It sounds obvious, but this is one weed control method that we tend to forget about. There’s a reason why a bare patch of earth becomes covered in weeds quicker than an area that is planted; weeds find it harder to become established when they’re competing with other plants for light, water and nutrients. So you now have a very valid reason to add some lovely new plants to your garden!
If you struggle to find time for gardening, consider introducing ground cover plants too; these act as a natural weed suppressant and are great for creating areas that are very low-maintenance.
Deal with tough, problem weeds
If you’re struggling to tackle problem weeds, taking action with a product that’s specifically designed to deal with them is a good option. I’ve been trying out Job done Tough Weedkiller as part of my pre-spring tidy up.
Job done Tough Ready to Use Weedkiller is designed to kill tough weeds such as brambles, nettles and dandelions, giving visible results in 24 hours and preventing re-growth for up to three months. It comes in a ready-to-use spray bottle, which makes it quick and easy to work with. You simply shake the bottle well, open the safety nozzle and you’re ready to spray.
The aim is to spray the weeds until they are thoroughly wet, but stop before the liquid starts to run off the plant. You need to avoid the spray coming into contact with your other plants, so a dry, non-windy day is ideal for use.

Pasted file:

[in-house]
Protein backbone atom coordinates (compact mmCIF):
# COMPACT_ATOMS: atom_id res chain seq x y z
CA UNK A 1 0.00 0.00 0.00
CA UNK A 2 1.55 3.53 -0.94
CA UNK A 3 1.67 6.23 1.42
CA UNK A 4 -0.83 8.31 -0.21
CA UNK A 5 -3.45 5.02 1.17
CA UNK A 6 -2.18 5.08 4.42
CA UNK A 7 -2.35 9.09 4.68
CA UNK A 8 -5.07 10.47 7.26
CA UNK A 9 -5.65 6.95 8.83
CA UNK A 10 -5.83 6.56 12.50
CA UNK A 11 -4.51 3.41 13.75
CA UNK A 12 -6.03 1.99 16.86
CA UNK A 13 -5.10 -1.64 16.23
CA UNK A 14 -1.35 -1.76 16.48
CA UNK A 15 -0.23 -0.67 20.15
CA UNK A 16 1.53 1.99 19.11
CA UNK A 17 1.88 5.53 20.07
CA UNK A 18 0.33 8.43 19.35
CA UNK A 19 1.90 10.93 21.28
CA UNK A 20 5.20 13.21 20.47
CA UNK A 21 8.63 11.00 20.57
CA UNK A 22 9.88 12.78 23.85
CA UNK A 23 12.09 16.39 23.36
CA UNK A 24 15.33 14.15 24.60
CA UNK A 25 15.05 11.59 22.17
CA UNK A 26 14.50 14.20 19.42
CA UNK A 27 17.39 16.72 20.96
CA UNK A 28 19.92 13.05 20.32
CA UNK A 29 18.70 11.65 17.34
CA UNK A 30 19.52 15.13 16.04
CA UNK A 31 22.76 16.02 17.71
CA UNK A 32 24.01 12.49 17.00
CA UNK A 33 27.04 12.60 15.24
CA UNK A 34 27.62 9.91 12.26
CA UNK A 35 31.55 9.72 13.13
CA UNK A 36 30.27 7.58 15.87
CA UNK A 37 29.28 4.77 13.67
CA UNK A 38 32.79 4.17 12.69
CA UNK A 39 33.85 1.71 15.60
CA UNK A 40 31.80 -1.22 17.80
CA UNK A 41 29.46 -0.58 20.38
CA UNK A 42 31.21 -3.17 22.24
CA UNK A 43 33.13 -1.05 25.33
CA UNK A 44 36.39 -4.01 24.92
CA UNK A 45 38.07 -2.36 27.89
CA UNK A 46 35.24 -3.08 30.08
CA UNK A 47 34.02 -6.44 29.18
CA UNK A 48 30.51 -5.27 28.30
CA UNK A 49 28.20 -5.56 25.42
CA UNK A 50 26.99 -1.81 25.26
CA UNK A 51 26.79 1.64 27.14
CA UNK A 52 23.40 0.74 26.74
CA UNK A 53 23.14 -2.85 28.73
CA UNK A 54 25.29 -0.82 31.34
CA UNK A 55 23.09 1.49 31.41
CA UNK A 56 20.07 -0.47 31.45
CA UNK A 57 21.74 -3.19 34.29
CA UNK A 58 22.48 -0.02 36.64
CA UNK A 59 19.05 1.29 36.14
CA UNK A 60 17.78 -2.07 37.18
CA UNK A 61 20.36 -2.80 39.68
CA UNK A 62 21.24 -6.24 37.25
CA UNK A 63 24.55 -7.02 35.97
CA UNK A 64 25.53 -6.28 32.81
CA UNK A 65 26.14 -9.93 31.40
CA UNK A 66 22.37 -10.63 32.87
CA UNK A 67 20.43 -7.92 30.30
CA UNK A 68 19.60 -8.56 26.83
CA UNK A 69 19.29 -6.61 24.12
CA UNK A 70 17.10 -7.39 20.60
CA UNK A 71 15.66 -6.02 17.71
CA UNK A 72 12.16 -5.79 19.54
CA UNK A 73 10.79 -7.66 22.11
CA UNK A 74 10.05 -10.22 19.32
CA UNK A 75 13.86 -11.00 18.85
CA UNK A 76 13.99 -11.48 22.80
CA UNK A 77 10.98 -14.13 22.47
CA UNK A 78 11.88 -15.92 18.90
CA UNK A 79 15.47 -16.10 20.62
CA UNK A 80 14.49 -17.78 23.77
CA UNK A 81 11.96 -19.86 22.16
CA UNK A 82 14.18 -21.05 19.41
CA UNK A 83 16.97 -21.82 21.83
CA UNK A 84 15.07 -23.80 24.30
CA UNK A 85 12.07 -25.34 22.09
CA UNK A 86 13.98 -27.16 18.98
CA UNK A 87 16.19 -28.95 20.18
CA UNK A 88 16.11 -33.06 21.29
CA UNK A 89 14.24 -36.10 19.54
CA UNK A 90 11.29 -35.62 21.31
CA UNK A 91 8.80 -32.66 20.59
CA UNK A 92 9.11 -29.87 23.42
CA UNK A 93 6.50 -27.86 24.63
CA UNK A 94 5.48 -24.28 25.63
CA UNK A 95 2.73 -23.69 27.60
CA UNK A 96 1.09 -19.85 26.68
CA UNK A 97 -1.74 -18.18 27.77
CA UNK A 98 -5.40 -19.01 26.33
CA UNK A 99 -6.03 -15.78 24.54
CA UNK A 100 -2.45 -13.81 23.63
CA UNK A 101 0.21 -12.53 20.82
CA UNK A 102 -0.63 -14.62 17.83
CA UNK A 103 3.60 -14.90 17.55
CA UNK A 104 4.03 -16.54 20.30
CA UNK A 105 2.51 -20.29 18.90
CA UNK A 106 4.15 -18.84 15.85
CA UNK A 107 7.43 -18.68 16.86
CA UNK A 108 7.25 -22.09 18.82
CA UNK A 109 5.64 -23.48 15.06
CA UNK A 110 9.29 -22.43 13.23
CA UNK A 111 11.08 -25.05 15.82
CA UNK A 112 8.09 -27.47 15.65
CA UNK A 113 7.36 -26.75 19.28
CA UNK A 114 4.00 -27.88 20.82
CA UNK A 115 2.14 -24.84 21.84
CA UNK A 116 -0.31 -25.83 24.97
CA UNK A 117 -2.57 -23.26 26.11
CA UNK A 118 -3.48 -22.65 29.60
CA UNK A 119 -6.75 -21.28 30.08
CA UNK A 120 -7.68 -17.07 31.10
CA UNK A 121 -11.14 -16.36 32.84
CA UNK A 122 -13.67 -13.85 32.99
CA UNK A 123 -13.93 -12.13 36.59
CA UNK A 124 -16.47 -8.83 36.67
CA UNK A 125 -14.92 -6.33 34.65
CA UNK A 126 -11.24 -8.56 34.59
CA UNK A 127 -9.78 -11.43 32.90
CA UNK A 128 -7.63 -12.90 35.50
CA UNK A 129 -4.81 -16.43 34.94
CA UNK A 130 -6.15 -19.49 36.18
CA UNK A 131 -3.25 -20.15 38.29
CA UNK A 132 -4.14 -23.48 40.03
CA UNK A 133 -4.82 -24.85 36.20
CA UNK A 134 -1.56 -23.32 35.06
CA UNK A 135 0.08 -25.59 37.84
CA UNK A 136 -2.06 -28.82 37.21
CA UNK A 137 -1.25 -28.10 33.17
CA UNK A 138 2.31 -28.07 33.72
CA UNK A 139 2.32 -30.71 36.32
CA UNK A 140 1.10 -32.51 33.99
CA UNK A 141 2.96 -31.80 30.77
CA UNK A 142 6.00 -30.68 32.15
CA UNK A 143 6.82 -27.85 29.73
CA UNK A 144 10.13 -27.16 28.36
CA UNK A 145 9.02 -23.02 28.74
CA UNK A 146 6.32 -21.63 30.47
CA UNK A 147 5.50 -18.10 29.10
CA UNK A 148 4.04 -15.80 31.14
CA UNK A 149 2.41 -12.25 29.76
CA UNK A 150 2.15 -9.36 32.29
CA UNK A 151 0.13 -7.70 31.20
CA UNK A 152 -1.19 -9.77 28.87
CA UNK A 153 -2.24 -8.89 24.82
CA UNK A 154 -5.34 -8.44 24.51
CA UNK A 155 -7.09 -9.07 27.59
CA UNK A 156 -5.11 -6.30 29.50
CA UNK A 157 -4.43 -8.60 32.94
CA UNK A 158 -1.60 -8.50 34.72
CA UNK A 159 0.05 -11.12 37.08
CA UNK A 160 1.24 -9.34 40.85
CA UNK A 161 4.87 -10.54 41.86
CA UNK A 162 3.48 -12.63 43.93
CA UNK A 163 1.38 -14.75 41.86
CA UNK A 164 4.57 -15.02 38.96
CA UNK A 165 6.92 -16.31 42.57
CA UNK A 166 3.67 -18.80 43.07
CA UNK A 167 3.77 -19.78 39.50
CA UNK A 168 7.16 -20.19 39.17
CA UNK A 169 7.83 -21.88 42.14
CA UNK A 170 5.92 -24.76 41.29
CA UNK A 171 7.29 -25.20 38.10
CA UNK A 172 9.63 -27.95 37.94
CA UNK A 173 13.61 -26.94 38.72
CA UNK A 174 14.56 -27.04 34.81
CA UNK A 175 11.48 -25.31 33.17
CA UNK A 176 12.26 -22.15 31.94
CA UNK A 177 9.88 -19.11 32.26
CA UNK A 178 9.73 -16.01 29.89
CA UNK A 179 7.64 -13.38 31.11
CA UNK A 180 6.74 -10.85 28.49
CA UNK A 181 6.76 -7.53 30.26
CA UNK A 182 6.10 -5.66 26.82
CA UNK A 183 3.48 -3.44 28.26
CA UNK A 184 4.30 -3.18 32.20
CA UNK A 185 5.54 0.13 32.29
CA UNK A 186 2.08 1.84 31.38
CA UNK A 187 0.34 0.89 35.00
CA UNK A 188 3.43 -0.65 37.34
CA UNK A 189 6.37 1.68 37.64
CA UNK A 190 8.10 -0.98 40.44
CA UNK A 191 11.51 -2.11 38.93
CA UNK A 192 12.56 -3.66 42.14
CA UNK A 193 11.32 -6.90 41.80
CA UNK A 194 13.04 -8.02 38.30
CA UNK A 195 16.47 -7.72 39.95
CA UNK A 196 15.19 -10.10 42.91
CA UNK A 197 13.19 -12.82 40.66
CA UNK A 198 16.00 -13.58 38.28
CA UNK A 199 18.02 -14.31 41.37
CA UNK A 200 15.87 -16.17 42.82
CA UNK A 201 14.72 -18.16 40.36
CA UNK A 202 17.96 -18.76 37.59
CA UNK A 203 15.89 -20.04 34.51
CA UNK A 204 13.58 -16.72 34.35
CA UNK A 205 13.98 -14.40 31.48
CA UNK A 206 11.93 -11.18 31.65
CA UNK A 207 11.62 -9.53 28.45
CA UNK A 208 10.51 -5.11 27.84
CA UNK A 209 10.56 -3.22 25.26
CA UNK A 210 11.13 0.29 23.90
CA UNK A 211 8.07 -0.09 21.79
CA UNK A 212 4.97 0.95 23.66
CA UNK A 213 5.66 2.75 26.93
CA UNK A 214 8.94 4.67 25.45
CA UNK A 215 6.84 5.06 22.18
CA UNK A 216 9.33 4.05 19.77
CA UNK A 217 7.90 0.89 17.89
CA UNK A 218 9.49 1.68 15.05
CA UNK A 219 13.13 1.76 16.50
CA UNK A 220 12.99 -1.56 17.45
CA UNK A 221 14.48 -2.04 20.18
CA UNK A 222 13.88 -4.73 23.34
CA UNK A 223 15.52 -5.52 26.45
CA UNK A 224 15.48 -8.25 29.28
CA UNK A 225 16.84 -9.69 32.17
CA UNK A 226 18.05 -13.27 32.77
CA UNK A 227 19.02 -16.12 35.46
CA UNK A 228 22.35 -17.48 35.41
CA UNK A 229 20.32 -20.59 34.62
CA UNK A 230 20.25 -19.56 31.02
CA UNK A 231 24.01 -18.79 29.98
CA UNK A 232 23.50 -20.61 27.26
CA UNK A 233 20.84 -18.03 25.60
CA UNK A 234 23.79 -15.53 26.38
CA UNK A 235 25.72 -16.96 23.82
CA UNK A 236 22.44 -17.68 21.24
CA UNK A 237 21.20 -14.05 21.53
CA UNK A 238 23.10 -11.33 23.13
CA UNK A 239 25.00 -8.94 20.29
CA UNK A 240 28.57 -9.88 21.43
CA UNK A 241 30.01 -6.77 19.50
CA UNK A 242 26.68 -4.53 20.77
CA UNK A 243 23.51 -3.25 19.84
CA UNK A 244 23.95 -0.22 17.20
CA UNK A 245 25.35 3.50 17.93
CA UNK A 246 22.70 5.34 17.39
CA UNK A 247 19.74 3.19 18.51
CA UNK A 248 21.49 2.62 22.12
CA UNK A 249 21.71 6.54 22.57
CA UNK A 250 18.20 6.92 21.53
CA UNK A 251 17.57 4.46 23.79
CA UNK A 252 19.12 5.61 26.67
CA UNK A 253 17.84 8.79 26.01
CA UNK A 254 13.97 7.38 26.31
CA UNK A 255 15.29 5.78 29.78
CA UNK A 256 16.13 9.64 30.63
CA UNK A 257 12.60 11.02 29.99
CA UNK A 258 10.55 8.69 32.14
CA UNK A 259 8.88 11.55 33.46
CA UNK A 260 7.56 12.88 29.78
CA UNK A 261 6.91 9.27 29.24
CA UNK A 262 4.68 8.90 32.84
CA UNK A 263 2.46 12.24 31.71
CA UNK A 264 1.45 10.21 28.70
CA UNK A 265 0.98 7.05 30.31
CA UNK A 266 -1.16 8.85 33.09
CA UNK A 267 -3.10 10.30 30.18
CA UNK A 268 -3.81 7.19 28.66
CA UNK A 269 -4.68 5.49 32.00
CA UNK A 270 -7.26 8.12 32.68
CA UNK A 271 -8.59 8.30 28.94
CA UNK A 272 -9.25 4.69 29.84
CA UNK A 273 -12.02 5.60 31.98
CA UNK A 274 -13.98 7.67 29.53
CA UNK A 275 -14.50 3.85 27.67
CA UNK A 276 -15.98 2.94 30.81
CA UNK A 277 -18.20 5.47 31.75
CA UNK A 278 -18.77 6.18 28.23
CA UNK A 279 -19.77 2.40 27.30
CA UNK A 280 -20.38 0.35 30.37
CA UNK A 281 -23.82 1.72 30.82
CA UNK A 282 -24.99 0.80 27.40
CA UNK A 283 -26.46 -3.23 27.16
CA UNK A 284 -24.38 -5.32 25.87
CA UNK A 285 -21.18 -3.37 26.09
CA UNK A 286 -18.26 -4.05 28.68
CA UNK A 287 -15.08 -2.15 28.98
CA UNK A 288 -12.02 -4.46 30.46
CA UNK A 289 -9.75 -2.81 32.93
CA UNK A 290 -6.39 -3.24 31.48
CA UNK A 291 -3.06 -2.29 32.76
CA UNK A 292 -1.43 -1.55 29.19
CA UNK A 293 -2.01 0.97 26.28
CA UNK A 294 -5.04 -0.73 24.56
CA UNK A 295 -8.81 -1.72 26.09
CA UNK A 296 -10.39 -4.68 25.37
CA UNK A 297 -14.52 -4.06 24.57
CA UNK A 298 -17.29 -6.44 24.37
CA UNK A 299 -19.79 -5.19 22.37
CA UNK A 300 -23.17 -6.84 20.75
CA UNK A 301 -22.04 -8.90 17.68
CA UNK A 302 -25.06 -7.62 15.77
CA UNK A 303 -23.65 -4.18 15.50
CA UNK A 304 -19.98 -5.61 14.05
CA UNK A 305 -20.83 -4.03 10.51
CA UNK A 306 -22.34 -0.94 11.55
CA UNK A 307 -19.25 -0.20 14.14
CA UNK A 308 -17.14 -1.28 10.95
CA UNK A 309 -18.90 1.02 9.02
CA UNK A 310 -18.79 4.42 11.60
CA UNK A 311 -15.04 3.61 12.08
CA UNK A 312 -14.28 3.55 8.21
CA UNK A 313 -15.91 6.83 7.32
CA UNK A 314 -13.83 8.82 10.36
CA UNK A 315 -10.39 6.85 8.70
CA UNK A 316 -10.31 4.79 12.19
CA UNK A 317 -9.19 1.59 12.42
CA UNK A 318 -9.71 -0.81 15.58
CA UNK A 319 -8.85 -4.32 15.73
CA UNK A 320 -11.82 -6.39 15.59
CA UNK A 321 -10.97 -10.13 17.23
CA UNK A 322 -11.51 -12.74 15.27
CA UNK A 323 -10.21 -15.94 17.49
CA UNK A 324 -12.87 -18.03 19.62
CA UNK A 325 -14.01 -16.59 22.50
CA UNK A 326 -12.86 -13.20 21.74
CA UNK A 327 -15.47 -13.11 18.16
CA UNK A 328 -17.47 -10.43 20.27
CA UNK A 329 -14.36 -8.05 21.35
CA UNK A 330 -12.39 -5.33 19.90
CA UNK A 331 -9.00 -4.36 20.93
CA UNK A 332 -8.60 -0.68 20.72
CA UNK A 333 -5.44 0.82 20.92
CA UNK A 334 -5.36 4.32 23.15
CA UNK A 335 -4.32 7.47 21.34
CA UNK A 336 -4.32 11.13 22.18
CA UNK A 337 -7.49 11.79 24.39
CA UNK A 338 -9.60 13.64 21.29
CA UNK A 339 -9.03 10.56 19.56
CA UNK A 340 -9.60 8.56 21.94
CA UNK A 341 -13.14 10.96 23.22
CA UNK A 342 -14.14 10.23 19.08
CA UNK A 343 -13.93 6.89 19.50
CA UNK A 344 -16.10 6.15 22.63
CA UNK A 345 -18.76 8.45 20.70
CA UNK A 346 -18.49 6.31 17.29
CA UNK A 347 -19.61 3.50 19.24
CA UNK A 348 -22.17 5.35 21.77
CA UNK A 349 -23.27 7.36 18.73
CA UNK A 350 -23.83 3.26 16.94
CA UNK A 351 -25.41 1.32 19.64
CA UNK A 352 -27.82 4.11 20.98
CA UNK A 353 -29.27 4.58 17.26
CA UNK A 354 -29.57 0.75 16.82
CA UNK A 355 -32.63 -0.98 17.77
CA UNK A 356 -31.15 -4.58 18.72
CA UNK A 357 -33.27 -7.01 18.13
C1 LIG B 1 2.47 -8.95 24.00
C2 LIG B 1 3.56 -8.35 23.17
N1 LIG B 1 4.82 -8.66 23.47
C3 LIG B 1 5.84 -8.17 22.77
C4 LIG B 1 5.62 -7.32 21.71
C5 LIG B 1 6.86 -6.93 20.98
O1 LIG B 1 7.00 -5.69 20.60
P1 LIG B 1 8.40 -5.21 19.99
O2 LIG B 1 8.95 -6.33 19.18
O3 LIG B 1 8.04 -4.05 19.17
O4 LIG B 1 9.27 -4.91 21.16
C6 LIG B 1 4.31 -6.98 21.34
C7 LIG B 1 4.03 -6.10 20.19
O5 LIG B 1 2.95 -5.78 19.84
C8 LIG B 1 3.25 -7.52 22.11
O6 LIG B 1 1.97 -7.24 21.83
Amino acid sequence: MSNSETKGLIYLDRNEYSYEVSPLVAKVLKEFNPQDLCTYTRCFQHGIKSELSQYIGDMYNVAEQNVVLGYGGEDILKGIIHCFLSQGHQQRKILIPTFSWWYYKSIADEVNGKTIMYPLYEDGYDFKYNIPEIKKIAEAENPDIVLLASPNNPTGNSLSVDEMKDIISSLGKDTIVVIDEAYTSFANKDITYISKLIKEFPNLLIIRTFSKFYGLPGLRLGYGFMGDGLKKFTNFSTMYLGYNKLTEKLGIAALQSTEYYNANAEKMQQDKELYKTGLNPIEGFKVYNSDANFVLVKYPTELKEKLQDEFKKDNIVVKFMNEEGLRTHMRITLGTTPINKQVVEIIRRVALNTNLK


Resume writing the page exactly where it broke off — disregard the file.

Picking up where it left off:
I’m forever battling prickly nettles and brambles next to my shed at the allotment, and they’re perfect candidates for Job done. I sprayed the plants a couple of days ago, and can already see evidence of them dying off. It looks like I’ll be able to get to my wheelbarrow without being scratched and stung this year!
I’ve also been using Job done to tackle weeds around the base of walls and in a gravelled area of the garden. We have quite a few spots where the weeds are growing between bricks, and the gravelled seating area is home to a really annoying weed called creeping cinquefoil. When I try to remove weeds by hand in these areas, I inevitably end up snapping them off at ground level, which allows them to re-grow. Job done is ideal for this type of tricky spot.
I’m really impressed with how quickly the product worked; within a couple of days of treatment I could clearly see that the weeds were on their way out, and after a week they were dead. It definitely lives up to it’s name in my experience, tackling weeds fast with minimal effort on my part.
The Job done range also includes weedkiller products that target paths, moss and algae, and a general purpose weedkiller that allows immediate replanting after the weeds have died. If you need to tackle a particularly stubborn weed problem it’s well worth a look.
And there you have it: my tips for controlling those pesky weeds, most of which were learned the hard way! Hopefully they will save you some time and effort, and help you stay on top of one of the more mundane gardening tasks – and if you’re one of the minority of gardeners who enjoys weeding, feel free to pay my garden a visit 😉
What are your tips for weed control in the garden and vegetable patch?